11. #11

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    Got an email from Joe @ KitCutters yesterday telling me that he will only need the plans for a short time and can return them to me before the kit is cut. I will get them back so I can start working on the plug for the canopy and possibly the cowl. It shows a wood cowl but I'm planning on building up a glass one.

  12. #12
    scale only 4 me's Avatar
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    Possible he just wants to confirm the scale and you have the plans that match his cad files. cool
    You're so smart,, you figured out how to read this!! Or maybe ya just got lucky??

  13. #13

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    Been working a lot on my 84' K5 Blazer so it will be done and I can start building again. Kit Kutters notified me that they have started making my short kit. My Blazer has some interior work left to do and the top needs painting then the top will go back on until the summer. Once the top goes on it will be finally done. Here are some before shots and where the rebuild is now.
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  14. #14

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    My short kit is on the way. Turns out the wing ribs shown separately on the plans do not fit the plans drawing of the built up wing so they re-cut the ribs to fit the drawing of the assembled wing. If they didn't when the wing would be built over the plans the parts would not line up with the drawings. (hope I explained that correctly). Got my Signal Squadron book in and have been going over that. Turns out a float version was designed for overseas sales to Denmark and it had a enlarged fin that looks pretty cool. Not sure if I'll build that version but if I do it will only be a proposed prototype as it was never built. Not sure of colors or markings so it would kind of be a fantasy plane.
    The original was flown for over 4 years at the RI base and had a reputation as a good flyer. There was some mods made to it and and it was rebuilt once during those 4 years of service. It's main job after the rebuild was to help solve problems with the torpedo the US was using at the time. The airframe used for this plane was the first production TBD off the line and once those 4 years of service were done it was just scrapped. The two EDO floats were the largest ever attached to a single engine aircraft at the time.
    Hopefully mine will fly as good as the prototype did. Will get some pictures up once the short kit arrives. Still finishing up a Jemco PT 19 and a Davey Ind. P47 right now. Got to get those off the bench first before the Devastator gets started.

  15. #15

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    I'll be watching this build. Here is my Jemco PT-19. It is 10 years old now with just under 300 flights. I love scale models the size of the DevestatorClick image for larger version. 

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    It does NOT have to be GIANT to be scale!

  16. #16

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    Wow, I feel bad for you having to fly off that black top runway! LOL Your PT is a beauty. I, like you, enjoy the 40-50 size models. I will make some changes to the build to be more scale, like the elevator shape for instance and try to keep this one closer to scale than the Katz plans actually have it, more so in the line of my Kingfisher. Will probably do the panel lines and some of the other details I didn't do on the Kingfisher though. I will be doing the corrugations of course as how can one build a Devastator without them. I know they will be somewhat of a challenge with this smaller size but will figure it out. Have some ideas on how to make them but if you have some please pass them on. Sometimes I wonder why I don't do more common stuff but then I realize I do like to have something different so it's worth it in the end.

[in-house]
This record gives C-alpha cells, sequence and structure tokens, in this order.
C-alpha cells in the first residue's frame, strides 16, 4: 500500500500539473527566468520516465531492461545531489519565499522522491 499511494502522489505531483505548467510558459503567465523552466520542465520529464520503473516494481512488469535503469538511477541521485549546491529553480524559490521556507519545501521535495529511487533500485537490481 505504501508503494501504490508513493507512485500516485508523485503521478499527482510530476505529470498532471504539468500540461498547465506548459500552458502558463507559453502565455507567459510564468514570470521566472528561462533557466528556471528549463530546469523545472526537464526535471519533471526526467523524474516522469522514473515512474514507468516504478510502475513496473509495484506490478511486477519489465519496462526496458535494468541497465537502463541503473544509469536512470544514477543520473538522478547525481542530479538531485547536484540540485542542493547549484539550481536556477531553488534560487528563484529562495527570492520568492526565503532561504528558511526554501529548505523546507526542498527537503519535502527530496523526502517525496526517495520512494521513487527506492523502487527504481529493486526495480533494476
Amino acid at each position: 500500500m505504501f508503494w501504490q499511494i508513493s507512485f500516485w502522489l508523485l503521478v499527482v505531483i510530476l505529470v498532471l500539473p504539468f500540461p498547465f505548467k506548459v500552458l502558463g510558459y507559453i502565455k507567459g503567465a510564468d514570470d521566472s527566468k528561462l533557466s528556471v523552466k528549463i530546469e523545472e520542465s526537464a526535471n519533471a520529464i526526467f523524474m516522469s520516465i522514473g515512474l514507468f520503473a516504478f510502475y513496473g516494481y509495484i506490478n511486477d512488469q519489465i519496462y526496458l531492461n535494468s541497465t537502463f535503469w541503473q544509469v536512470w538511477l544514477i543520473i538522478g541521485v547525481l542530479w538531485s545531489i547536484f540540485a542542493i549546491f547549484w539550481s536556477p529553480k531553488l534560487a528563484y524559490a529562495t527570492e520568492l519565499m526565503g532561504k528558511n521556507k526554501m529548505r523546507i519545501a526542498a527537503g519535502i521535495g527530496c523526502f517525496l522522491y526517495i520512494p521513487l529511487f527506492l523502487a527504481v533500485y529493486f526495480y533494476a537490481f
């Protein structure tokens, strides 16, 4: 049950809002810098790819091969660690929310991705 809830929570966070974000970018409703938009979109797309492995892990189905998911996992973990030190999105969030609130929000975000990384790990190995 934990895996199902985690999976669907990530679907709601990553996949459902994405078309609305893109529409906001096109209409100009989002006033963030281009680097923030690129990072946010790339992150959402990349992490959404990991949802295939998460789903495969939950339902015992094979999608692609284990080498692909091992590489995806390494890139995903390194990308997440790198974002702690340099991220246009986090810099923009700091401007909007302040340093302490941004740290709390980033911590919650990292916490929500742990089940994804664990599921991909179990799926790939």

At least the paint job should be fairly easy on this one with a mostly aluminum color other than the yellow chromate upper wing panels. Even the cockpit on this one gets the same aluminum color as they didn't paint the zinc chromate green until later in the production. While drawings show the telescopic sight for aiming the forward machine gun, the actual photos show no sight in place. No rear gun either. So it looks like a simple torpedo on the bottom with some nice white and red stripes on the nose will be most of the detail. Of course maybe make it drop off and power itself under water would be really cool.
    Last edited by chistech; 03-04-2014 at 09:10 PM.

  17. #17

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    Mmmm.. I now it is time consuming like covering with real aluminum tape(which I have done on my Mustang) But how about this-
    Small plastic rods from Plastruct glued end to end to make longer if necessary, you know from the model railroad stuff, then glued in place in rows right next to each other and filled slightly with putty. Bent around the curves. Just an idea........
    It does NOT have to be GIANT to be scale!

  18. #18

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    That's a good idea. No matter how it's done it will be a fair amount of work. I thinking about a heavy "test" monofiliment fishing line set in a thin coat of resin. Take two boards and drill a series of holes to feed the line through. The boards can be pulled to tighten the line while it sets on the wing. At least I have some time to think about it.

  19. #19

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    Thats sounds like it will work too, Probably faster. Im looking forward to seeing your canopy plug, and vac. forming set up.
    It does NOT have to be GIANT to be scale!

  20. #20

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    The canopy is shown in each segment. My plan is to make each segment out of hard pine and then glue and dowel each segment together. Will most likely be two main segments to fit into the vac machine at my disposal right now. Like I mentioned earlier I have a 18x24 platen skin packaging machine which is actually just a big vac forming machine. It does need some work and is 3ph which I would need a phase converter to run. I have thought about opening a business doing canopies for people and might work on that machine this coming summer. Send me a plug and I will pull the canopy sort of thing. Try and collect plugs for future canopies. Of course, once you start making your hobby a business it's not so fun anymore! LOL